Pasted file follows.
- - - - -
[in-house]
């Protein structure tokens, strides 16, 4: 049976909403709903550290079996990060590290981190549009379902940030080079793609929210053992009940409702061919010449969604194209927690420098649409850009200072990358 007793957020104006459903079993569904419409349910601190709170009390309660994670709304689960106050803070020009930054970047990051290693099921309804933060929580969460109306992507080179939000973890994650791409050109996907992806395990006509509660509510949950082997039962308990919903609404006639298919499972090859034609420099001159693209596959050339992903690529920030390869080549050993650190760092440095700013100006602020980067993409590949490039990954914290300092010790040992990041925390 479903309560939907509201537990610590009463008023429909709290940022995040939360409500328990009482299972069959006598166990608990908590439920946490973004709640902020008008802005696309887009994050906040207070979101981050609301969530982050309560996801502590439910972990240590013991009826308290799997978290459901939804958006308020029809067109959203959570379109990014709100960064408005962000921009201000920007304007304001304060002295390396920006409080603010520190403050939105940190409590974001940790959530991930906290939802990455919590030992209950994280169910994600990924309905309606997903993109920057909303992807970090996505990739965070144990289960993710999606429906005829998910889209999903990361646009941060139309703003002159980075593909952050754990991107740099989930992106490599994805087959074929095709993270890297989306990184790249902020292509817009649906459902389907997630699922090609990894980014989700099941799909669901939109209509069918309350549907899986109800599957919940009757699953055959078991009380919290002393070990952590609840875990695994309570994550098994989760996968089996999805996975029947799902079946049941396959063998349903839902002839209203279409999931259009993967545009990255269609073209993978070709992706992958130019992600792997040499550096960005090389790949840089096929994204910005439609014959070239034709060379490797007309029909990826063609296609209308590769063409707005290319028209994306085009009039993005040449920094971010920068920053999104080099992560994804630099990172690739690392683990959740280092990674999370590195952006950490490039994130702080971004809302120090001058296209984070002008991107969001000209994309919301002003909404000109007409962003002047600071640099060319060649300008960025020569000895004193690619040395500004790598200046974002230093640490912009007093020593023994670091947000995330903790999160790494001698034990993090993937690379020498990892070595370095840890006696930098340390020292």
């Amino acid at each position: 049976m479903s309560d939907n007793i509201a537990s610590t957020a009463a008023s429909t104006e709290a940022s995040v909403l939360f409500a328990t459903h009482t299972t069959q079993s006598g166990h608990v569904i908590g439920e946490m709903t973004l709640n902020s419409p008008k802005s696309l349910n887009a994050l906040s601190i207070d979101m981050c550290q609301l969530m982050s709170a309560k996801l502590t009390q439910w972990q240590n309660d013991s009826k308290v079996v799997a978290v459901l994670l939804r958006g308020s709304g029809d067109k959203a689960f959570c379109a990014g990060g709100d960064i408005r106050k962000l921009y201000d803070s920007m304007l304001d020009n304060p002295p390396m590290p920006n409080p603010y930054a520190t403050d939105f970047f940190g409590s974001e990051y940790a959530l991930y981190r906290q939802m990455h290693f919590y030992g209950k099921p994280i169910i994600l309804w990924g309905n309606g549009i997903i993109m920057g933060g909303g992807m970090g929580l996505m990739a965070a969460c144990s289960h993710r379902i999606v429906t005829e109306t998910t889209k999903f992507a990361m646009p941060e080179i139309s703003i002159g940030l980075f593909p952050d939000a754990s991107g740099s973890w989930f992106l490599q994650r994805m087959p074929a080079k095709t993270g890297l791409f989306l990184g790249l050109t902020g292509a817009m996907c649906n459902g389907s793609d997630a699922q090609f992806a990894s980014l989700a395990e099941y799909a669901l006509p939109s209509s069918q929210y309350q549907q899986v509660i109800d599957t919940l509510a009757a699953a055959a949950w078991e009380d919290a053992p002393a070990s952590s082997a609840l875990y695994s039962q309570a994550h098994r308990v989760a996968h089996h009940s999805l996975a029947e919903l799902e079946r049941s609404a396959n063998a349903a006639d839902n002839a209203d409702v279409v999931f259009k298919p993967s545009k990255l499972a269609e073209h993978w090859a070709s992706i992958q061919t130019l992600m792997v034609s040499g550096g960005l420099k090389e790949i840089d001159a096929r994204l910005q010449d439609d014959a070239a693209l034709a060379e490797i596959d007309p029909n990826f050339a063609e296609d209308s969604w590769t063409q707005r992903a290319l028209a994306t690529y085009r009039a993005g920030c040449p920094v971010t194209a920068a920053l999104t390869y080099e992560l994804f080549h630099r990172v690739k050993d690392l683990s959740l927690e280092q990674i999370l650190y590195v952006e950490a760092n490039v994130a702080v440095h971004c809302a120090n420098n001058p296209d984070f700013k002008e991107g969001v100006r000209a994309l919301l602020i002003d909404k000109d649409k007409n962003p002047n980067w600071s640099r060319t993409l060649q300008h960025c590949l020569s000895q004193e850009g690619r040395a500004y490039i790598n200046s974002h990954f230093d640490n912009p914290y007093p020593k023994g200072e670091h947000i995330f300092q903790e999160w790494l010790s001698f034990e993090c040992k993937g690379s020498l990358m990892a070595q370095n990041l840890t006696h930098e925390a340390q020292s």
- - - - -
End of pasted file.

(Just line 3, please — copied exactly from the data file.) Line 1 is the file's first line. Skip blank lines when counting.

């Amino acid at each position: 049976m479903s309560d939907n007793i509201a537990s610590t957020a009463a008023s429909t104006e709290a940022s995040v909403l939360f409500a328990t459903h009482t299972t069959q079993s006598g166990h608990v569904i908590g439920e946490m709903t973004l709640n902020s419409p008008k802005s696309l349910n887009a994050l906040s601190i207070d979101m981050c550290q609301l969530m982050s709170a309560k996801l502590t009390q439910w972990q240590n309660d013991s009826k308290v079996v799997a978290v459901l994670l939804r958006g308020s709304g029809d067109k959203a689960f959570c379109a990014g990060g709100d960064i408005r106050k962000l921009y201000d803070s920007m304007l304001d020009n304060p002295p390396m590290p920006n409080p603010y930054a520190t403050d939105f970047f940190g409590s974001e990051y940790a959530l991930y981190r906290q939802m990455h290693f919590y030992g209950k099921p994280i169910i994600l309804w990924g309905n309606g549009i997903i993109m920057g933060g909303g992807m970090g929580l996505m990739a965070a969460c144990s289960h993710r379902i999606v429906t005829e109306t998910t889209k999903f992507a990361m646009p941060e080179i139309s703003i002159g940030l980075f593909p952050d939000a754990s991107g740099s973890w989930f992106l490599q994650r994805m087959p074929a080079k095709t993270g890297l791409f989306l990184g790249l050109t902020g292509a817009m996907c649906n459902g389907s793609d997630a699922q090609f992806a990894s980014l989700a395990e099941y799909a669901l006509p939109s209509s069918q929210y309350q549907q899986v509660i109800d599957t919940l509510a009757a699953a055959a949950w078991e009380d919290a053992p002393a070990s952590s082997a609840l875990y695994s039962q309570a994550h098994r308990v989760a996968h089996h009940s999805l996975a029947e919903l799902e079946r049941s609404a396959n063998a349903a006639d839902n002839a209203d409702v279409v999931f259009k298919p993967s545009k990255l499972a269609e073209h993978w090859a070709s992706i992958q061919t130019l992600m792997v034609s040499g550096g960005l420099k090389e790949i840089d001159a096929r994204l910005q010449d439609d014959a070239a693209l034709a060379e490797i596959d007309p029909n990826f050339a063609e296609d209308s969604w590769t063409q707005r992903a290319l028209a994306t690529y085009r009039a993005g920030c040449p920094v971010t194209a920068a920053l999104t390869y080099e992560l994804f080549h630099r990172v690739k050993d690392l683990s959740l927690e280092q990674i999370l650190y590195v952006e950490a760092n490039v994130a702080v440095h971004c809302a120090n420098n001058p296209d984070f700013k002008e991107g969001v100006r000209a994309l919301l602020i002003d909404k000109d649409k007409n962003p002047n980067w600071s640099r060319t993409l060649q300008h960025c590949l020569s000895q004193e850009g690619r040395a500004y490039i790598n200046s974002h990954f230093d640490n912009p914290y007093p020593k023994g200072e670091h947000i995330f300092q903790e999160w790494l010790s001698f034990e993090c040992k993937g690379s020498l990358m990892a070595q370095n990041l840890t006696h930098e925390a340390q020292s």